Podcasts have become a bigger part of my media consumption than I expected they would. I’ll stick to linguistic ones here, in keeping with the blog’s theme. New ones keep appearing, leading to dilemmas in time management, but it’s a happy kind of dilemma.
Here, in alphabetical order, are a handful of good language podcasts that entered the scene in 2019–2020. Episode lengths, given in parentheses, are approximate.
The Black Language Podcast, by Black millennial Anansa Benbow, explores Black people’s language (mostly English) in terms of its politics, pragmatics, grammar, and style, demonstrating its beauty and complexity. Episodes so far are more or less monthly. (20–30 min)
The Language Revolution, by British linguist Cate Hamilton, focuses on language education, particularly learning new languages (at any age): how it happens, why it’s good for you, how languages are taught, and so on. Interviews include David Crystal and Michael Rosen. (20–75 min)
Lexis, from a group of linguists in the UK, is a kind of informal public-facing sociolinguistics. It comprises broad and informed discussion and interviews on topics such as language education, language attitudes, and linguistics in the news. I have a cameo in ep. 9. (30–60 min)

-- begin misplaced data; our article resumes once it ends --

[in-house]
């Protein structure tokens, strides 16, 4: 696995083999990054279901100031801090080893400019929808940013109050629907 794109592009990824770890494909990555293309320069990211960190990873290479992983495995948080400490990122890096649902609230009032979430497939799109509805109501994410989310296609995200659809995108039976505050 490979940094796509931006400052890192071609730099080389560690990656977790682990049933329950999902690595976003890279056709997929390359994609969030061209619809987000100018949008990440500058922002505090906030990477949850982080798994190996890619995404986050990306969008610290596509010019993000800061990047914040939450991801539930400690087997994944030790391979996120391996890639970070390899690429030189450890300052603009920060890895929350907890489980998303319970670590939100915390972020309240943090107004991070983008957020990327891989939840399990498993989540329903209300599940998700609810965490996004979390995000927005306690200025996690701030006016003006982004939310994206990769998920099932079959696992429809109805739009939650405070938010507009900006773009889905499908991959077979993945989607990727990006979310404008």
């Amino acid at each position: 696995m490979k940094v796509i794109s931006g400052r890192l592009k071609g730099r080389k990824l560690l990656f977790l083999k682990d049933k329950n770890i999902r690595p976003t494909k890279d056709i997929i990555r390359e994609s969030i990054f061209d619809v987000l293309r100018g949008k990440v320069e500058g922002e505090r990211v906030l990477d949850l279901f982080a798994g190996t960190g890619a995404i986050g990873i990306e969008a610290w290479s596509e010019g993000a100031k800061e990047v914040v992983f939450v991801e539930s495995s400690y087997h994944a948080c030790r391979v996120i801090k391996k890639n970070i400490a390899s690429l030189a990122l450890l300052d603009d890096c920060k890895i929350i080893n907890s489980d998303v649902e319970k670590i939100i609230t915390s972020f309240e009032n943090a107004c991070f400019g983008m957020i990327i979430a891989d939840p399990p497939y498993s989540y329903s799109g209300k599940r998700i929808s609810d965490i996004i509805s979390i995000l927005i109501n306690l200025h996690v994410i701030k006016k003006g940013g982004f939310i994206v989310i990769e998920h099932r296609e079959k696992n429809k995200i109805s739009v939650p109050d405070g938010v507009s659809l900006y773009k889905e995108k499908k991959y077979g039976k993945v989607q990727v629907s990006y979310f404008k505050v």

Standing on Points is a cultural history of punctuation by Dr Florence Hazrat, who specializes in ‘literary form and how it plays together with social-historical environments’. Episodes are expansive explorations of punctuation norms, forms, and development. (30–90 min)
Subtitle, by Patrick Cox and Kavita Pillay, ‘tells stories of our obsessions with language’. This allows for a diverse range of ideas and topics to be explored through a personal lens, such as pandemic metaphors, the Finnish concept of sisu, and Gullah Geechee. (15–30 min)
Word Matters is a weekly podcast by a team of Merriam-Webster editors. Episodes are lighthearted and short, but still roomy enough to dig into thorny usage issues and fascinating etymologies. They also offers a glimpse into working life at a major dictionary. (15–30 min)
That’ll keep you going for a while, unless you’ve already heard them all, in which case try browsing Lauren Gawne’s giant list of language podcasts at Superlinguo.
In the video below, Gawne chats about language podcasting with Lingthusiasm co-host Gretchen McCulloch and two other favourites: The Vocal Fries, aka Megan Figueroa and Carrie Gillon, and Because Language’s Daniel Midgley and Hedvig Skirgård (formerly Talk the Talk).